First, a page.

Someone who is asked to forgive should do so without harshness; not to forgive is cruel. The only justification for not forgiving are: a sincere desire to make the transgressor feel remorse and resolve not to repeat his misdeed; a fear that one will suffer further harassment if he is too forgiving; or if someone has been slandered and the public will not learn that the accusation was false.
Erev Yom HaKippurim
The day before Yom HaKippurim is a mixture of confident joy in HaShem's mercy and forgiveness, and repentant preparation for the awesome judgment of Yom HaKippurim itself. The joyful aspect of the day is expressed scripturally by the commandment to feast as if it were a festival. Indeed, the sages teach that everyone who eats on erev Yom HaKippurim is rewarded as if pleasurable mitzva (commandment) were as painful and difficult as the fast of Yom HaKippurim (Mishnah Berurah 1).
It is customary to eat two festive meals on Erev Yom HaKippurim, one at midday and the other called seudah hamafsekes, meal before the fast. One should dip his challah in honey (or sugar) and eat fish and meat at the first meal. However, one should be careful to eat only easily digestible foods and refrain from eating hot foods, whose primary ingredient is milk, eggs, or garlic. Also, one should not overeat, so that he not approach Yom HaKippurim in a mood of arrogance and self-indulgence.
It is meritorious to invite the needy to join in the meals. Psalm 126 should be recited before Bircat haMazon (grace after a meal), and the all the blessings during and after the meals should be recited with feeling and concentration, in view of the imminence of Yom HaKippurim.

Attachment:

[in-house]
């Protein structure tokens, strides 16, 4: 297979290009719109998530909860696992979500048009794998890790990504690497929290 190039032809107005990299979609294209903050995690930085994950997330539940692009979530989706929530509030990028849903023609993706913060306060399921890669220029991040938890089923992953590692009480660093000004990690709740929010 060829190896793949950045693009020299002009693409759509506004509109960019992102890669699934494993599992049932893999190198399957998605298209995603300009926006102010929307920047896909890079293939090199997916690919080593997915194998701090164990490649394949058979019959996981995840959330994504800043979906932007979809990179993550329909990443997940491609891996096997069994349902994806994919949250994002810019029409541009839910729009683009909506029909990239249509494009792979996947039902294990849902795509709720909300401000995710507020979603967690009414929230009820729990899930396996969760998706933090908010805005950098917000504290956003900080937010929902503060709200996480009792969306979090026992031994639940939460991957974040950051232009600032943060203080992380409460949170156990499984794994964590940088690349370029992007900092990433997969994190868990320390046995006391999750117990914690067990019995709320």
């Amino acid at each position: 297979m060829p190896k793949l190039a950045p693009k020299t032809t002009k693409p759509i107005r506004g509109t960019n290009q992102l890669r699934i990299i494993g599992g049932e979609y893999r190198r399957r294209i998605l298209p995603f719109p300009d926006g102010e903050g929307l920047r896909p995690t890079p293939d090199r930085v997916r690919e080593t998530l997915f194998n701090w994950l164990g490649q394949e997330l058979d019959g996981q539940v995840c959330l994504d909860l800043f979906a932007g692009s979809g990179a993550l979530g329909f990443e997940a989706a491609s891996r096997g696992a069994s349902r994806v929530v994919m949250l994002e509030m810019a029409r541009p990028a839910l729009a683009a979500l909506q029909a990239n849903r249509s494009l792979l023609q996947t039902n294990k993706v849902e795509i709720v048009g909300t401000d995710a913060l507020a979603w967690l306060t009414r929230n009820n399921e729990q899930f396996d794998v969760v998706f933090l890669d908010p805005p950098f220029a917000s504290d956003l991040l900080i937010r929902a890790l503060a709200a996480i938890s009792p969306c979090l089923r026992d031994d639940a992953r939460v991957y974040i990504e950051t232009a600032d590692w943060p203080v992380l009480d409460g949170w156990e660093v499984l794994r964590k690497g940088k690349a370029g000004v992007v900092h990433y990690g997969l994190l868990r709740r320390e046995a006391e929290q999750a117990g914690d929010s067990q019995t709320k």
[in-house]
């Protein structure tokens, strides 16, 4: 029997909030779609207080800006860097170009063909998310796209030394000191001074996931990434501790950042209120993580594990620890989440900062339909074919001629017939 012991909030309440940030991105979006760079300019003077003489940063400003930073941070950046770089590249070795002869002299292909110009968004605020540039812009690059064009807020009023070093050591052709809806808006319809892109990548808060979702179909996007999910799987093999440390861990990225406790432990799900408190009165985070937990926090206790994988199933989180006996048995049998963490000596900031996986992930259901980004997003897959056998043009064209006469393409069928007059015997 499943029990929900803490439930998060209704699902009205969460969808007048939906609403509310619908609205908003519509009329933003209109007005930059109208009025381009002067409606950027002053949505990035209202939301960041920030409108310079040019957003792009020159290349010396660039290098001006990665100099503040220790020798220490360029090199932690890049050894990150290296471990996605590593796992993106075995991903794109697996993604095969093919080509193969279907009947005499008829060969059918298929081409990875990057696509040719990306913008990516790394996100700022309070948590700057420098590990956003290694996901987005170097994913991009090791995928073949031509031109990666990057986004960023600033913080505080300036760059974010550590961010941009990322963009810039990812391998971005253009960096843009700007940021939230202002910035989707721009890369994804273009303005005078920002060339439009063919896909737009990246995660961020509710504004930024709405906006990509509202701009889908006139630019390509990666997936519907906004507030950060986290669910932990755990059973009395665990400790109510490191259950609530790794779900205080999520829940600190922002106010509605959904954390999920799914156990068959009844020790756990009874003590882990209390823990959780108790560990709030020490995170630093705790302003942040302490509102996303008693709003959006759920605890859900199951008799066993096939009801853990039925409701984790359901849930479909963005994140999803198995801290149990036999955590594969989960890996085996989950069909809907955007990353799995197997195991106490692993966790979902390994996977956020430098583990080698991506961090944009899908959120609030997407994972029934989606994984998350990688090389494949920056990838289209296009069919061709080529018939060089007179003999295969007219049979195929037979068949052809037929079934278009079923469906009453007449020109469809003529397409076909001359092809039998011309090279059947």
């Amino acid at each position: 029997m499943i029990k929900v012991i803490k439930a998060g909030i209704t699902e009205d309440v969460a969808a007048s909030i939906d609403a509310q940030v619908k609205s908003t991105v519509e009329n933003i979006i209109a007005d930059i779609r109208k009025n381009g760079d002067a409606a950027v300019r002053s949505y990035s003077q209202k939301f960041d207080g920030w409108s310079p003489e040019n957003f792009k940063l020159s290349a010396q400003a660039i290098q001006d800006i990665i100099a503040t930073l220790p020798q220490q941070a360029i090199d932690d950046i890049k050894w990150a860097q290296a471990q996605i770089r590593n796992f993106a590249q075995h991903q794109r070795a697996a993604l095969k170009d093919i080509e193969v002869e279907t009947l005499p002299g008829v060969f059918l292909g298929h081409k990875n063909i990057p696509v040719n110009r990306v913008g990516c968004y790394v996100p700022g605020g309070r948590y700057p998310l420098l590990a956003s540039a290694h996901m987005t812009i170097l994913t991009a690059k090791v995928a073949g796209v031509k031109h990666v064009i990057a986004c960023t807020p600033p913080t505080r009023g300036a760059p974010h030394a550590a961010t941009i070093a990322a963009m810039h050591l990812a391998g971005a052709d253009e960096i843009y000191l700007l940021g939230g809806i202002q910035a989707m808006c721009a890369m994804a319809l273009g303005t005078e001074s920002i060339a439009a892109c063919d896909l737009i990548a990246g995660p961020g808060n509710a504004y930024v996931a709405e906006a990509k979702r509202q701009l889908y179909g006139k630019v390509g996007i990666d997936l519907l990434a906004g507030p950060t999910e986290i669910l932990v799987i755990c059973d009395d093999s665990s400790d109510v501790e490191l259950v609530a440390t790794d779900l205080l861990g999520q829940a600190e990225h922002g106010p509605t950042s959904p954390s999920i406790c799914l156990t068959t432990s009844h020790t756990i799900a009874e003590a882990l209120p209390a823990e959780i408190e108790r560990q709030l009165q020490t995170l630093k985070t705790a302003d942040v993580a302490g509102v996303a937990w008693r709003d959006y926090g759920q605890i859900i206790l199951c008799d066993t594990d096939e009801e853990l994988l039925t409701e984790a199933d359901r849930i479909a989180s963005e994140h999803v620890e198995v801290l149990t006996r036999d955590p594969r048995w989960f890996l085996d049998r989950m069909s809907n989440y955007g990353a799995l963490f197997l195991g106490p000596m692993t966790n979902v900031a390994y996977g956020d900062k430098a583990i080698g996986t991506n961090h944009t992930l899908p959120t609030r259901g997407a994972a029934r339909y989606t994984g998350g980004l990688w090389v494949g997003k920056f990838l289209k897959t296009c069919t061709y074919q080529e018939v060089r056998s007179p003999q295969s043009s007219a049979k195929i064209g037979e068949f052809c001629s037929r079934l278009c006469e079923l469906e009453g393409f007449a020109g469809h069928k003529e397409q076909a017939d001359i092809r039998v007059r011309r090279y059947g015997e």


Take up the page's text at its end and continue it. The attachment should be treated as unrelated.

It is the custom for men over the bar mitzva age (12 for girls, 13 for boys) to immerse themselves in a mikveh on Erev Yom HaKippurim. The best time to do so is close to Mincha (afternoon prayers) so the confession of the Shemoneh Esrei will be said in a state of spiritual purity. Women may immerse themselves also. No blessing is recited at this immersion (Mishnah Berurah 17-18).
On this day, sometime soon, our Great High Priest, Yeshua, will go into the Temple made without hands and sprinkle His own blood on the mercy seat. [Bereans (Hebrews) 8:1-13]. This will mark the beginning of the “new (“new” means “renewed”) covenant”. This covenant is a renewal of the covenant that HaShem made with us at Sinai.
HaShem will forgive Israel of their sin in worshipping the golden calf [Devarim (Deuteronomy) 9:18, Shemot (Exodus) 34].
This is the only day, during the year, when all of HaShem’s people will kneel before their G-d as the High Priest pronounces the ineffable Name of HaShem. This day they feel especially near to HaShem.
Today Moses will come down from Sinai for the third time.
The folks returning from seventy years of captivity in Babylon will fast today when they observe Yom HaKippurim.
Nabal will die today because of his sin against the HaShem’s anointed, David, who will soon rule over all of Israel. Nabal did not give David food, for the performance of the mitzva, to eat choice food and sweet drink on Yom Teruah (The Feast of Trumpets).